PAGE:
Ubermanoeuvre – Burn This

(c) 2010 Spartan Records UK

Ubermanoeuvre are a five-piece band, from South East London, UK. They have been compared to Rage Against The Machine and Enter Shikari, to name a few, and dub their own style as high energy rock.

There’s so much going on, and so many differences between each track, that it’s only fair to mention (nearly) every one.

Kicking off this, their debut album, is the title track, with an electro intro, leading into a hip-hop (with underlying synths) verse and shouty chorus, I guarantee you will never have heard anything like this before. And it will be a total mind fuck. There’s so many different elements to the one song, but don’t dismiss it yet.

Track two, ‘If I Were You (I Wouldn’t Be Me)’ opens with a very brief piece of acoustic guitar, then it’s straight into the (quite heavy) thrashing guitars. There’s also a creepy keyboard riff, adding an eerie element to the track. Even though there’s not as much going on, it’s still hard to place under a specific genre.

‘Call To Arms’ marks another change in sound, this one’s more emo, but still electro. Think HelloGoodbye meets Taking Back Sunday- cheesy cheerful, but screamo. Adding to this is the piano breakdown and the screamy choruses.

Track four, ‘Apathy Loves Company’ is one of the catchiest on the record. It’s still really odd, but by now you’ll have got used to the sheer weirdness of it all. Track five is more guitar driven, which suits them more, but then it’s back into the crazy mix with ‘Never Bring Your Girlfriend Flowers’- jazz piano under a hip-hop beat. But, somehow, it works. ‘9am: Monday’ is more hip-hop-y, with a emo/screamo chorus.

Then there’s track eight and 10, (‘Now! That’s What I Call Karma, ‘2378’) that are more downbeat and simple hip-hop rock.

As it’s so unusual compared to anything you’ll have ever heard, it’s impossible to really sum it up- so just check it out and decide for yourselves.

But, to recap, Ubermanoeuvre play screamo- electro- hip-hop, with synths- a- plenty.

There’s way too many dashes in that last sentence.

–Frankii

 

Flobots – Survival Story

(c) 2010 Universal Republic
Rating: ★★★☆☆

Here’s something that I don’t review everyday, but I am intrigued by Flobots. I have to confess that I won’t be terribly adept at reviewing “Survival Story” as it is reasonably outside of my comfort zone. But hey, what’s music without a little challenge every now and again?

For those outside the know (at lot like myself) Flobots are a hip hop, rock hybird from Denver Colorado. (Like a whirlwind of Rage, 311 and Q-tip or something) While I can’t speak to the genre specifically, I feel the vibe. The music is tight yet fluid and not the standard fare of running lyrics over dropped beats and samples. I guess the crux of my enjoyment for this is real musicians.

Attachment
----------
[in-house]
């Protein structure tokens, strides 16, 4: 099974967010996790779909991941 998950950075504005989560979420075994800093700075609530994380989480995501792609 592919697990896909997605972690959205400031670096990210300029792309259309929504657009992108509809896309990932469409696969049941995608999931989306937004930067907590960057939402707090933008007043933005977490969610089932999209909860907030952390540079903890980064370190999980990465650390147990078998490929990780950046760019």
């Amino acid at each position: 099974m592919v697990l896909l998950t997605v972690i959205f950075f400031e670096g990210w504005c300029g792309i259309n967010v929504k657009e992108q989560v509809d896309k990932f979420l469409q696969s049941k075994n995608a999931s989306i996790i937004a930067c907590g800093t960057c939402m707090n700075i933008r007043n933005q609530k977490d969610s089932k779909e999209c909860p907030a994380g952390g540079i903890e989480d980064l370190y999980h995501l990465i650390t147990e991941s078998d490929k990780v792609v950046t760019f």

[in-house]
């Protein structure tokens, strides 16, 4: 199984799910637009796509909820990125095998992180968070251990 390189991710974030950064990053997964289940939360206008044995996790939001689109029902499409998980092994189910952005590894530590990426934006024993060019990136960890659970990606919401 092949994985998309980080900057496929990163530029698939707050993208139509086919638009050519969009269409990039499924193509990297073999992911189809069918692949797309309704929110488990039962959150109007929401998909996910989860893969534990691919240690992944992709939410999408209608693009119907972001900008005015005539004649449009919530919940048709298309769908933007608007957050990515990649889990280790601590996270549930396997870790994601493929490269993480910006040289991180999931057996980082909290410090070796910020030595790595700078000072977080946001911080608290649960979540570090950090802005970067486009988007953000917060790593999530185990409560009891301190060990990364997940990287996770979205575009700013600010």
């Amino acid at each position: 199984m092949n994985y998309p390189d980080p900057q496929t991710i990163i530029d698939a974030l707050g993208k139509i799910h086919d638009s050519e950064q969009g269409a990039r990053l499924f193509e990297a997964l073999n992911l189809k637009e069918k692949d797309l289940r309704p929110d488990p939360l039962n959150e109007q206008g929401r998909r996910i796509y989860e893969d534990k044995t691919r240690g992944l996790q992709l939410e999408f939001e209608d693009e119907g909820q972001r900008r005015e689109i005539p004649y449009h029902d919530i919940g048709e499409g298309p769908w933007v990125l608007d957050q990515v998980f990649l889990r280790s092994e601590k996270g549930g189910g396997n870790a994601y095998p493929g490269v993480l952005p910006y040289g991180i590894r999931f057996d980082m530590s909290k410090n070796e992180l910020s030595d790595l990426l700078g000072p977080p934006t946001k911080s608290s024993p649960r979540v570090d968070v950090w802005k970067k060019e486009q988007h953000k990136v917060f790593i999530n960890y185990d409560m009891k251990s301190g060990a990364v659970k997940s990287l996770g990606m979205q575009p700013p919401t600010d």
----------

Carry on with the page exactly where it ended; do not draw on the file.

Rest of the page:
People can say what they want about hip hop. Hate it. Love it. That is really not my concern. I do believe this though, if your making music, or planning on making music, use an instrument or two. Flobots doens’t dissapoint in that regard. Guitar, bass, drums, viola are all in full effect.

The 12 tracks on “Survival Story” do tend to run a bit long and their repetitve nature do fell draining after a while. Then again I’m the first to admit that I think a three minute track might as well be an epic ballad.

So we’ve got musicians playing musical instuments. There is a genuine “feel” to the tunes and a lot of punk rock ethos rolling. I say what’s not to like? (aside from the epic song lenth and repetition) buy hey, maybe live a little and and expand some horizons even if they aren’t your own.

-Jerry Actually

Mike Ivey of Basehead

Interview with Mike Ivey of Basehead
Conducted via email 11/08

Jerry ActuallyWhen “Play With Toys” came out it was greeted with a decent amount of attention, but by the time “Not In Kansas Anymore” was released, Basehead seemed to have faded back into obscurity.  Was I just not paying attention to the right channels, or did your audience pick up the ball and then drop it?

Mike Ivey – Actually, the fade back to obscurity was after “Not In Kansas Anymore,” and after we recorded the follow-up “faith” which didn’t get a major label release after parent label Imago’s BMG distribution deal ended.  Prior to that Kansas sold about as much as Toys, we did got some press, and we toured opening for Stone Temple Pilots, Butthole Surfers & fIREHOSE, as well as on our own and in Europe.  Therefore the fade to obscurity was a bit more gradual than described above.

Jerry ActuallyIn regard to the question above question, basehead came about a few years before the massive proliferation of the internet and the whole peer to peer file share phenomenon.  Do you think if basehead would have been more in line with this that things would have unfolded differently?

Mike Ivey – Actually, things unfolded the way they needed to.  “Play With Toys” came out right just as Soundscan was in the process of rolling out, and that multi-year run ended right before the internet really got going, so I feel fortunate to have experienced the record business prior to the traditional industry model falling apart.  I’ve always been skeptical of the panacea of promises of the internet age, particularly in regards to how artists are supposed to be paid for work when everything is available for free.  But in general, it’s a cost-effective means for marketing and communications in the 360 degree-DIY business model that the future seems to be calling for.


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